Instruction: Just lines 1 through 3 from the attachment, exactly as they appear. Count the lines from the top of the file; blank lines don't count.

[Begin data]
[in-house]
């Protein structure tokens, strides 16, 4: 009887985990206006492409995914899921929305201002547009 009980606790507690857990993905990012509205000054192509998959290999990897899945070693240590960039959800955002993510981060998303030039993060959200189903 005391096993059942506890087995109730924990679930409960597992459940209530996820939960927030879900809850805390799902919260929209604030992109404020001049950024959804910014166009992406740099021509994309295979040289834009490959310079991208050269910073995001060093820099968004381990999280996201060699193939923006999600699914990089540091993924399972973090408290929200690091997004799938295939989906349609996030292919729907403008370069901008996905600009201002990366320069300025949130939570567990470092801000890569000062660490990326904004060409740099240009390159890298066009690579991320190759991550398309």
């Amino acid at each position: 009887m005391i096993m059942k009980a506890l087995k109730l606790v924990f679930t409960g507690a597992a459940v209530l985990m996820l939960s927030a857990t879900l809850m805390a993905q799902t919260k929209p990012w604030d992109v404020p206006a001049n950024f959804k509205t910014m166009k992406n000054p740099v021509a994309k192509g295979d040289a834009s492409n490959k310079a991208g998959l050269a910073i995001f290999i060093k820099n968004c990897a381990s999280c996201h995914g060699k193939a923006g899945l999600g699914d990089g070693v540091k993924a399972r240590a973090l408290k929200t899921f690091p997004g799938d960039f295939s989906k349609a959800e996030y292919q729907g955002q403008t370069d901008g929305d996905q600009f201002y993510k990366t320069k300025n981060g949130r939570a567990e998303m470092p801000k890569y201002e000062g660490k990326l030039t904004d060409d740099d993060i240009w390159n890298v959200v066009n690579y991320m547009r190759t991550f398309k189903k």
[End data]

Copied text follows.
[in-house]
């Protein structure tokens, strides 16, 4: 009887985990206006492409995914899921929305201002547009 009980606790507690857990993905990012509205000054192509998959290999990897899945070693240590960039959800955002993510981060998303030039993060959200189903 005391096993059942506890087995109730924990679930409960597992459940209530996820939960927030879900809850805390799902919260929209604030992109404020001049950024959804910014166009992406740099021509994309295979040289834009490959310079991208050269910073995001060093820099968004381990999280996201060699193939923006999600699914990089540091993924399972973090408290929200690091997004799938295939989906349609996030292919729907403008370069901008996905600009201002990366320069300025949130939570567990470092801000890569000062660490990326904004060409740099240009390159890298066009690579991320190759991550398309």
């Amino acid at each position: 009887m005391i096993m059942k009980a506890l087995k109730l606790v924990f679930t409960g507690a597992a459940v209530l985990m996820l939960s927030a857990t879900l809850m805390a993905q799902t919260k929209p990012w604030d992109v404020p206006a001049n950024f959804k509205t910014m166009k992406n000054p740099v021509a994309k192509g295979d040289a834009s492409n490959k310079a991208g998959l050269a910073i995001f290999i060093k820099n968004c990897a381990s999280c996201h995914g060699k193939a923006g899945l999600g699914d990089g070693v540091k993924a399972r240590a973090l408290k929200t899921f690091p997004g799938d960039f295939s989906k349609a959800e996030y292919q729907g955002q403008t370069d901008g929305d996905q600009f201002y993510k990366t320069k300025n981060g949130r939570a567990e998303m470092p801000k890569y201002e000062g660490k990326l030039t904004d060409d740099d993060i240009w390159n890298v959200v066009n690579y991320m547009r190759t991550f398309k189903k």